If one starts with pure nickel, and progressively alloys it with more and more chromium, it goes from being magnetic at room temperature, to being non-magnetic.
The same is true of cobalt. Common high temperature alloys based on cobalt, e.g. Haynes 188 & 556, L-605, have sufficient Cr in them to be non-magnetic at room temperature.
The most common reason for a piece of Inconel alloy 600 (UNS N06600, nominal 76%Ni 15.5%Cr bal Fe) to be magnetic is, as has been said, that it has been carburized. Carburization forms chromium carbides, removing Cr from the matrix. Once enough Cr is occupied being a carbide, the Ni matrix becomes low enough in Cr to be magnetic at room temperature.
Hot corrosion from various alkali metal salts also can make Inconel 600 magnetic. In this case the Cr selectively oxidizes and not only becomes a chromium oxide, or alkali metal chromate, it may be physically removed from the chunk of metal in question.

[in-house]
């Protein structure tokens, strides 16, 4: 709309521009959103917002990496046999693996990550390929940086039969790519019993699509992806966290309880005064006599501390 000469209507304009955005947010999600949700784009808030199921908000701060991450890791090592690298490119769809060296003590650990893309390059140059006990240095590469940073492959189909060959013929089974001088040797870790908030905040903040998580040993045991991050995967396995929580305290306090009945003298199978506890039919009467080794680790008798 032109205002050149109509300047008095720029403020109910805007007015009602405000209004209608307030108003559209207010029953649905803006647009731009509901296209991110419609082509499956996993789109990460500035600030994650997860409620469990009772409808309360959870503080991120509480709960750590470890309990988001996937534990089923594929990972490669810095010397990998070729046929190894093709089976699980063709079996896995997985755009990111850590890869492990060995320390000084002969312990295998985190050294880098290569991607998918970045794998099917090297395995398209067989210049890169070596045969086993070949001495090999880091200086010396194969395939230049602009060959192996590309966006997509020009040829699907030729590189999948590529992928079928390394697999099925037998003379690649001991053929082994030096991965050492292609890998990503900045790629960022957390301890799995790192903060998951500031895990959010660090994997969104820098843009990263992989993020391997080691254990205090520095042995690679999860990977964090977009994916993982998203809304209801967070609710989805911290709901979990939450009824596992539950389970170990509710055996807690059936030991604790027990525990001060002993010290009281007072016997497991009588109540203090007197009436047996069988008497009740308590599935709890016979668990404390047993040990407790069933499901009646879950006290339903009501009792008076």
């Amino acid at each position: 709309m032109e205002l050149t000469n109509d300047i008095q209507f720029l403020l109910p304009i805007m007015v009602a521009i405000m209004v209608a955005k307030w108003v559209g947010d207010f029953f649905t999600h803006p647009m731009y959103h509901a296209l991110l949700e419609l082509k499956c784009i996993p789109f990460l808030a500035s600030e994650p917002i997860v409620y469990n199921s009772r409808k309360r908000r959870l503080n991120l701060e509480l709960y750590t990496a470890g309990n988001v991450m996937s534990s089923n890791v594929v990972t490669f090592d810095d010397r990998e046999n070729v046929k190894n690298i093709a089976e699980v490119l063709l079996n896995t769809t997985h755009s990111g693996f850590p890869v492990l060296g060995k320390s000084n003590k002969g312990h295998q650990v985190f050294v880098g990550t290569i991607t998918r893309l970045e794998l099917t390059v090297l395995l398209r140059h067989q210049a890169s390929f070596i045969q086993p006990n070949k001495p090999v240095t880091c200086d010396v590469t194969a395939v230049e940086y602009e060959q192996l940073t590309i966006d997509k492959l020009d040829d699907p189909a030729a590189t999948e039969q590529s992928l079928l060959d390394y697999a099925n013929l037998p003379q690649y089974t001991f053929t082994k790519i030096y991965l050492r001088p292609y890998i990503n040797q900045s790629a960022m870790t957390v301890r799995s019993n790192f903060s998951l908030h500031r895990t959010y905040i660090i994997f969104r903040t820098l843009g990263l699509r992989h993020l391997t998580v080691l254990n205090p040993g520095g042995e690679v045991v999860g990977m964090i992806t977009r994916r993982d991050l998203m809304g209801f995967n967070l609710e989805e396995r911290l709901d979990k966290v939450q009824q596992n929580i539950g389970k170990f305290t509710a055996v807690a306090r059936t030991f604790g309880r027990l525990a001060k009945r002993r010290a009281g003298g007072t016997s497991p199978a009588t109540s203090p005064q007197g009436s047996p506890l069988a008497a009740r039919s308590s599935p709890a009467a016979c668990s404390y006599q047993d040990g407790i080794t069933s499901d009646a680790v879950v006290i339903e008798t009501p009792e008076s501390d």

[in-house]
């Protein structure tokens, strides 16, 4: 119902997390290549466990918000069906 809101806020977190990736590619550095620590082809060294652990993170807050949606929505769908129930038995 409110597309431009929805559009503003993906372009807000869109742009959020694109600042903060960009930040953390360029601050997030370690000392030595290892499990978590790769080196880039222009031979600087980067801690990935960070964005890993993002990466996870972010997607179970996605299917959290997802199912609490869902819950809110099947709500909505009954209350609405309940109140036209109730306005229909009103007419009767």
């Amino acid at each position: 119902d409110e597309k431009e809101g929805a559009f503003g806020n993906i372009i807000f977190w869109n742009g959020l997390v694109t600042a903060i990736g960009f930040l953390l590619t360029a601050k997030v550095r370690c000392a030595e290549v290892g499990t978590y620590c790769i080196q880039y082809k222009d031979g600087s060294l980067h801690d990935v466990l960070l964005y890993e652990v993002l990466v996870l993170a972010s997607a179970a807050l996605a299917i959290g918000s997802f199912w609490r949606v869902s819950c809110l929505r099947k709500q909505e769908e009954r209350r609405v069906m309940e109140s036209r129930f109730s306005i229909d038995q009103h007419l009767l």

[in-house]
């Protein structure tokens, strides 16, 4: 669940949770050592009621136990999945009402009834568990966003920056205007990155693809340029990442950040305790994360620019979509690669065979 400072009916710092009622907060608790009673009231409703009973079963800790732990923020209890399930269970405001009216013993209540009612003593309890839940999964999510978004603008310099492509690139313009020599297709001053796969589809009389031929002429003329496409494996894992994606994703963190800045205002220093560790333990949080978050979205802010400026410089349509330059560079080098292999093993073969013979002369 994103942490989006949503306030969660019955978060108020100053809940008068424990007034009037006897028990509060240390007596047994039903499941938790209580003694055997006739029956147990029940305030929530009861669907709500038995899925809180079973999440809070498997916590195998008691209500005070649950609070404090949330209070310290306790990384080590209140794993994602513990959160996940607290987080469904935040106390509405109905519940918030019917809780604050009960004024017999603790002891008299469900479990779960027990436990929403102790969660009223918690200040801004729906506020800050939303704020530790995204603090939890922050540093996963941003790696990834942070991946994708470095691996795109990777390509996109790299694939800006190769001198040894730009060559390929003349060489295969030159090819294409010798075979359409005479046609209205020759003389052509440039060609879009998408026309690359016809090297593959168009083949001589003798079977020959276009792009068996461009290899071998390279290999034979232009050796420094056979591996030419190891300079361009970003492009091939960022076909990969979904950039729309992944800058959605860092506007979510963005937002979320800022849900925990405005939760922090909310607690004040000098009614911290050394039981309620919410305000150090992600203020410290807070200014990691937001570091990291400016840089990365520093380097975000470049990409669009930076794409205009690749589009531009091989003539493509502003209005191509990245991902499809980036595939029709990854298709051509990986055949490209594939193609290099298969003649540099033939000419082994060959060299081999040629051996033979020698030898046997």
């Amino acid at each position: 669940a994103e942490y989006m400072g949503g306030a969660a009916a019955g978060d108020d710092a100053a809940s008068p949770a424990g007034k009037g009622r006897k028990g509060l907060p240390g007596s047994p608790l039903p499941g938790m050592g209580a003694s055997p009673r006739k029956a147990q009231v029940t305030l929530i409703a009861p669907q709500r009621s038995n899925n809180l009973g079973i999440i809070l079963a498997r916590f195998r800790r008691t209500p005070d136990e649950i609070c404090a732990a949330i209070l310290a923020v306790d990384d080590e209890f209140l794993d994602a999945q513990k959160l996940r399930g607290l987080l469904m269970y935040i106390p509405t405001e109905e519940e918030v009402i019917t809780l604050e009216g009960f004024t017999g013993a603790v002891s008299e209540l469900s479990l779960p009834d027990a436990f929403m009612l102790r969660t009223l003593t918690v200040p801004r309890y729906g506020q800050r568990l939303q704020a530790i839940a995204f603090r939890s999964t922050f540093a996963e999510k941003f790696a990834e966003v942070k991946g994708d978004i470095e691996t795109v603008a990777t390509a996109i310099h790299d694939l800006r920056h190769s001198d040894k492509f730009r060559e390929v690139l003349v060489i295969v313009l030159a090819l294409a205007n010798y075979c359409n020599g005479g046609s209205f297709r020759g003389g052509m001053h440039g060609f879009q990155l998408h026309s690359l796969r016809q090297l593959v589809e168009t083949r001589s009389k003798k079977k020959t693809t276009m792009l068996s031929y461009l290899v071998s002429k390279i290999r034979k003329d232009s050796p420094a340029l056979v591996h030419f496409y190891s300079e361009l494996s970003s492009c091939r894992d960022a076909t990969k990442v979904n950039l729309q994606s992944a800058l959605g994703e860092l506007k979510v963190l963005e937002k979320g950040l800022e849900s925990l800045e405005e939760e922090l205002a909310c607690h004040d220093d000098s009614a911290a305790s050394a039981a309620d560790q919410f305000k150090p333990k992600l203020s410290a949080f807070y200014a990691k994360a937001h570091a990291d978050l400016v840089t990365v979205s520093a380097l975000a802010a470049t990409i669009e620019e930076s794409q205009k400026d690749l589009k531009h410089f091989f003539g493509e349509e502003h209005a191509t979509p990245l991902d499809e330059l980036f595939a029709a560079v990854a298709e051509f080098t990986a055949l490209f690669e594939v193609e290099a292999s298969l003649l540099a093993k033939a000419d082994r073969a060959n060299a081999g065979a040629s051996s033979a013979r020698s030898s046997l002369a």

The same thing happens to the common heat resistant alloy RA330 (UNS N08830), mominal 35%Ni 19%Cr 1.2%Si 1.5%Mn balance iron. It has long been practice amongst heat treaters to check their alloy fixturing with a pocket magnet. If the metal is strongly magnetic, it cannot be weld repaired, for one reason or another. Carburization makes the metal too brittle to weld without base metal cracking. Hot salt corrosion physically penetrates the metal with salt & makes weld repair both unpleasant and ineffective. If magnetic, just sell the fixture as scrap & buy a new one.
I never did catch why you cared that your 600 alloy was magnetic, or what it had been used for?
MATE45 (Materials) (OP)
3 Apr 07 9:54
I was just using Inconel 600 as an example after flipping through the ASM handbooks and comparing it to what we use (Inconel 718). I personally think this has become a good discussion and very informative. I was trying to find some explanation on the Cr carbide being pulled out and carburization making it magnetic, but your thoughts James would make sence. Take a magnetic material, alloy it to the point that is not magnetic, then having the alloy removed during a processing application (carburization) making the material magnetic again.